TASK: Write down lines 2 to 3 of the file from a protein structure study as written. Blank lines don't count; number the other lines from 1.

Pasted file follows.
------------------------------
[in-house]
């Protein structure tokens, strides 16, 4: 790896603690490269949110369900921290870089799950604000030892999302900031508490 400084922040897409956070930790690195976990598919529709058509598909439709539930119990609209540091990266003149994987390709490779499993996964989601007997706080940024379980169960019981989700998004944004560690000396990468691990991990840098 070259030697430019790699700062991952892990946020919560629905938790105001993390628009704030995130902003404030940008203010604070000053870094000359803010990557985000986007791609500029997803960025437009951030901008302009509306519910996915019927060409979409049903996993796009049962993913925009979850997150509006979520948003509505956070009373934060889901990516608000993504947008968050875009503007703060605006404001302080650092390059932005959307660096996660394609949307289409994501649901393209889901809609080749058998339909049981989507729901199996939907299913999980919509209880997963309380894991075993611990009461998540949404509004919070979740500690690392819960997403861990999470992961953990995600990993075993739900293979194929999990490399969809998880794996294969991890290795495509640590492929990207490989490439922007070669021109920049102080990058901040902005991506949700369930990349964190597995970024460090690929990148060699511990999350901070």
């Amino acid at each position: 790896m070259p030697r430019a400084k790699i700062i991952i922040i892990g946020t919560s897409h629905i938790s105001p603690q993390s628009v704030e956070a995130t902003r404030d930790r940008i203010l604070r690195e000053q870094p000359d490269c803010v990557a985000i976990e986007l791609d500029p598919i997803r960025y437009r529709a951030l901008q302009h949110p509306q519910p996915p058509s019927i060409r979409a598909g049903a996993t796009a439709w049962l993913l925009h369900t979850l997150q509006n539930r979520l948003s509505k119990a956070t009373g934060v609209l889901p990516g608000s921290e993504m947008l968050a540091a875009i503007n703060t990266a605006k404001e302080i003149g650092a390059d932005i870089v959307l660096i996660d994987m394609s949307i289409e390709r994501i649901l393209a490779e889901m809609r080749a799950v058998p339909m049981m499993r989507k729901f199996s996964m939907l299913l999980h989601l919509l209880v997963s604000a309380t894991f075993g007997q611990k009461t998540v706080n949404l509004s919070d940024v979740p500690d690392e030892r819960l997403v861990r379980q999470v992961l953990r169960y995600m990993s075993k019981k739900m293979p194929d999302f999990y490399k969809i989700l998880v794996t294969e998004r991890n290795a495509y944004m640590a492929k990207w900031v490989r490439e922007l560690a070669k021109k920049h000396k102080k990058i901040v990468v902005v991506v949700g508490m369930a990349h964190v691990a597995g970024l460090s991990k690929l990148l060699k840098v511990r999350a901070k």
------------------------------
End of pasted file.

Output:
């Protein structure tokens, strides 16, 4: 790896603690490269949110369900921290870089799950604000030892999302900031508490 400084922040897409956070930790690195976990598919529709058509598909439709539930119990609209540091990266003149994987390709490779499993996964989601007997706080940024379980169960019981989700998004944004560690000396990468691990991990840098 070259030697430019790699700062991952892990946020919560629905938790105001993390628009704030995130902003404030940008203010604070000053870094000359803010990557985000986007791609500029997803960025437009951030901008302009509306519910996915019927060409979409049903996993796009049962993913925009979850997150509006979520948003509505956070009373934060889901990516608000993504947008968050875009503007703060605006404001302080650092390059932005959307660096996660394609949307289409994501649901393209889901809609080749058998339909049981989507729901199996939907299913999980919509209880997963309380894991075993611990009461998540949404509004919070979740500690690392819960997403861990999470992961953990995600990993075993739900293979194929999990490399969809998880794996294969991890290795495509640590492929990207490989490439922007070669021109920049102080990058901040902005991506949700369930990349964190597995970024460090690929990148060699511990999350901070």
């Amino acid at each position: 790896m070259p030697r430019a400084k790699i700062i991952i922040i892990g946020t919560s897409h629905i938790s105001p603690q993390s628009v704030e956070a995130t902003r404030d930790r940008i203010l604070r690195e000053q870094p000359d490269c803010v990557a985000i976990e986007l791609d500029p598919i997803r960025y437009r529709a951030l901008q302009h949110p509306q519910p996915p058509s019927i060409r979409a598909g049903a996993t796009a439709w049962l993913l925009h369900t979850l997150q509006n539930r979520l948003s509505k119990a956070t009373g934060v609209l889901p990516g608000s921290e993504m947008l968050a540091a875009i503007n703060t990266a605006k404001e302080i003149g650092a390059d932005i870089v959307l660096i996660d994987m394609s949307i289409e390709r994501i649901l393209a490779e889901m809609r080749a799950v058998p339909m049981m499993r989507k729901f199996s996964m939907l299913l999980h989601l919509l209880v997963s604000a309380t894991f075993g007997q611990k009461t998540v706080n949404l509004s919070d940024v979740p500690d690392e030892r819960l997403v861990r379980q999470v992961l953990r169960y995600m990993s075993k019981k739900m293979p194929d999302f999990y490399k969809i989700l998880v794996t294969e998004r991890n290795a495509y944004m640590a492929k990207w900031v490989r490439e922007l560690a070669k021109k920049h000396k102080k990058i901040v990468v902005v991506v949700g508490m369930a990349h964190v691990a597995g970024l460090s991990k690929l990148l060699k840098v511990r999350a901070k």